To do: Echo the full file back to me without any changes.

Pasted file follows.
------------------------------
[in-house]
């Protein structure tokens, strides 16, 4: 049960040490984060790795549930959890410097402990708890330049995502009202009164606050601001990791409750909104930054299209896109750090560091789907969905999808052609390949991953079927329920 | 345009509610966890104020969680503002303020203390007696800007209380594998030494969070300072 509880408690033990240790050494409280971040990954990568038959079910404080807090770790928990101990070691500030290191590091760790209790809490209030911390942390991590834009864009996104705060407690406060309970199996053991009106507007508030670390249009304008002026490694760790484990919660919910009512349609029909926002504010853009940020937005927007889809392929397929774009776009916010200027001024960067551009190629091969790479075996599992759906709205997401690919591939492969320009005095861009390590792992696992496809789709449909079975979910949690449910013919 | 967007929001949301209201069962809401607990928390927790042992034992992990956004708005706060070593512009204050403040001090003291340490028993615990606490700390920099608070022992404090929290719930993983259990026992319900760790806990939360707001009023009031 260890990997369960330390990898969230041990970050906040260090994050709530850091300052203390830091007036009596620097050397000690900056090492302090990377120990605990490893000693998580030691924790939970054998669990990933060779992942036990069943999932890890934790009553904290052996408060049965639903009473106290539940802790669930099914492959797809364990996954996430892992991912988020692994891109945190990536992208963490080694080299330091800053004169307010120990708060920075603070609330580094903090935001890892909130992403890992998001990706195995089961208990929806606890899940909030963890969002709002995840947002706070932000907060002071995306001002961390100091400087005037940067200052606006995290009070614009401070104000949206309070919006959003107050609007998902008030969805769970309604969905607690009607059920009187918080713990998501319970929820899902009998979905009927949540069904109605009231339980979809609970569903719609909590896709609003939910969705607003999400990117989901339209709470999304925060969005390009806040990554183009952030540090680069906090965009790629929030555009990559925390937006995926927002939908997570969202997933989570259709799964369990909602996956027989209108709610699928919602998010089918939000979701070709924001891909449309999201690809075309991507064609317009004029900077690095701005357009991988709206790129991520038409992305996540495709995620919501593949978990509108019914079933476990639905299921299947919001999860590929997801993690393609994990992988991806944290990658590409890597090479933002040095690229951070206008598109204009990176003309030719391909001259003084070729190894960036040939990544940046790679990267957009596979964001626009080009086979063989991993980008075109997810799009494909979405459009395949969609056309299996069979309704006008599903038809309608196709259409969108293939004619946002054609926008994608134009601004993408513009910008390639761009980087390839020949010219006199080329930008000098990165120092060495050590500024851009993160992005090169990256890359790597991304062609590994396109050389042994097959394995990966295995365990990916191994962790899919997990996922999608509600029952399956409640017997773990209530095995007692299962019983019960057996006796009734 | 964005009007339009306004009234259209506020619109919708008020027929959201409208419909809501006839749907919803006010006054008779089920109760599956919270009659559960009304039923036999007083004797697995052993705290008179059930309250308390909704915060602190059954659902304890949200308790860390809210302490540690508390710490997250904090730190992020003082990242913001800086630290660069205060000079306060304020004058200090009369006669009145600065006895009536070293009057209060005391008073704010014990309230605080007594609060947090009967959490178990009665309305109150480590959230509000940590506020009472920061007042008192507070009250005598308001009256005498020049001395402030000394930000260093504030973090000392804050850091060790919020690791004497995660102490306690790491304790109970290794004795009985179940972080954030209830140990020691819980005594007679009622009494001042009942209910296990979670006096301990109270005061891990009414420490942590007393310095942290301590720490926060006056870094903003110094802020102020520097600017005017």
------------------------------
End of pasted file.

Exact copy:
[in-house]
């Protein structure tokens, strides 16, 4: 049960040490984060790795549930959890410097402990708890330049995502009202009164606050601001990791409750909104930054299209896109750090560091789907969905999808052609390949991953079927329920 | 345009509610966890104020969680503002303020203390007696800007209380594998030494969070300072 509880408690033990240790050494409280971040990954990568038959079910404080807090770790928990101990070691500030290191590091760790209790809490209030911390942390991590834009864009996104705060407690406060309970199996053991009106507007508030670390249009304008002026490694760790484990919660919910009512349609029909926002504010853009940020937005927007889809392929397929774009776009916010200027001024960067551009190629091969790479075996599992759906709205997401690919591939492969320009005095861009390590792992696992496809789709449909079975979910949690449910013919 | 967007929001949301209201069962809401607990928390927790042992034992992990956004708005706060070593512009204050403040001090003291340490028993615990606490700390920099608070022992404090929290719930993983259990026992319900760790806990939360707001009023009031 260890990997369960330390990898969230041990970050906040260090994050709530850091300052203390830091007036009596620097050397000690900056090492302090990377120990605990490893000693998580030691924790939970054998669990990933060779992942036990069943999932890890934790009553904290052996408060049965639903009473106290539940802790669930099914492959797809364990996954996430892992991912988020692994891109945190990536992208963490080694080299330091800053004169307010120990708060920075603070609330580094903090935001890892909130992403890992998001990706195995089961208990929806606890899940909030963890969002709002995840947002706070932000907060002071995306001002961390100091400087005037940067200052606006995290009070614009401070104000949206309070919006959003107050609007998902008030969805769970309604969905607690009607059920009187918080713990998501319970929820899902009998979905009927949540069904109605009231339980979809609970569903719609909590896709609003939910969705607003999400990117989901339209709470999304925060969005390009806040990554183009952030540090680069906090965009790629929030555009990559925390937006995926927002939908997570969202997933989570259709799964369990909602996956027989209108709610699928919602998010089918939000979701070709924001891909449309999201690809075309991507064609317009004029900077690095701005357009991988709206790129991520038409992305996540495709995620919501593949978990509108019914079933476990639905299921299947919001999860590929997801993690393609994990992988991806944290990658590409890597090479933002040095690229951070206008598109204009990176003309030719391909001259003084070729190894960036040939990544940046790679990267957009596979964001626009080009086979063989991993980008075109997810799009494909979405459009395949969609056309299996069979309704006008599903038809309608196709259409969108293939004619946002054609926008994608134009601004993408513009910008390639761009980087390839020949010219006199080329930008000098990165120092060495050590500024851009993160992005090169990256890359790597991304062609590994396109050389042994097959394995990966295995365990990916191994962790899919997990996922999608509600029952399956409640017997773990209530095995007692299962019983019960057996006796009734 | 964005009007339009306004009234259209506020619109919708008020027929959201409208419909809501006839749907919803006010006054008779089920109760599956919270009659559960009304039923036999007083004797697995052993705290008179059930309250308390909704915060602190059954659902304890949200308790860390809210302490540690508390710490997250904090730190992020003082990242913001800086630290660069205060000079306060304020004058200090009369006669009145600065006895009536070293009057209060005391008073704010014990309230605080007594609060947090009967959490178990009665309305109150480590959230509000940590506020009472920061007042008192507070009250005598308001009256005498020049001395402030000394930000260093504030973090000392804050850091060790919020690791004497995660102490306690790491304790109970290794004795009985179940972080954030209830140990020691819980005594007679009622009494001042009942209910296990979670006096301990109270005061891990009414420490942590007393310095942290301590720490926060006056870094903003110094802020102020520097600017005017």